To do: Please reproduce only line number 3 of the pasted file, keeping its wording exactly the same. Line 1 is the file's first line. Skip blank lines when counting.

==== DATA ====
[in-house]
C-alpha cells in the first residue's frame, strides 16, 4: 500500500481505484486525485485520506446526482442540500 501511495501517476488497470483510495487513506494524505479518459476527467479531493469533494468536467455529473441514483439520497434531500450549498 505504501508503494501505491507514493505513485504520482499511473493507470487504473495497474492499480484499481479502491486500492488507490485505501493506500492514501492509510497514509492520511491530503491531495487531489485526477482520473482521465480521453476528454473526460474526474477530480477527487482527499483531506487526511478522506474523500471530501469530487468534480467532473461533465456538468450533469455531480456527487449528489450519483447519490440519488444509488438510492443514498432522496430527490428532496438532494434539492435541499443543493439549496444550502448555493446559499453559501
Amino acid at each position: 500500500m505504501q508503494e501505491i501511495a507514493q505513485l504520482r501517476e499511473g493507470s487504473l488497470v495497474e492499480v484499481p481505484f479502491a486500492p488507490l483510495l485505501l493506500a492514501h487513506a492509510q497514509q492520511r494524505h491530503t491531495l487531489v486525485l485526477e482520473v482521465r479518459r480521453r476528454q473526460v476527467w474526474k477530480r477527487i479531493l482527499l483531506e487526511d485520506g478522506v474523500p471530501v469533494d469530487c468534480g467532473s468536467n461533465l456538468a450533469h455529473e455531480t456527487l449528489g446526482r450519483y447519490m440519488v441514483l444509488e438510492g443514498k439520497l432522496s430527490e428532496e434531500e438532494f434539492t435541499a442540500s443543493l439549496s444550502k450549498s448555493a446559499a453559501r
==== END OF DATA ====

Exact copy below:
Amino acid at each position: 500500500m505504501q508503494e501505491i501511495a507514493q505513485l504520482r501517476e499511473g493507470s487504473l488497470v495497474e492499480v484499481p481505484f479502491a486500492p488507490l483510495l485505501l493506500a492514501h487513506a492509510q497514509q492520511r494524505h491530503t491531495l487531489v486525485l485526477e482520473v482521465r479518459r480521453r476528454q473526460v476527467w474526474k477530480r477527487i479531493l482527499l483531506e487526511d485520506g478522506v474523500p471530501v469533494d469530487c468534480g467532473s468536467n461533465l456538468a450533469h455529473e455531480t456527487l449528489g446526482r450519483y447519490m440519488v441514483l444509488e438510492g443514498k439520497l432522496s430527490e428532496e434531500e438532494f434539492t435541499a442540500s443543493l439549496s444550502k450549498s448555493a446559499a453559501r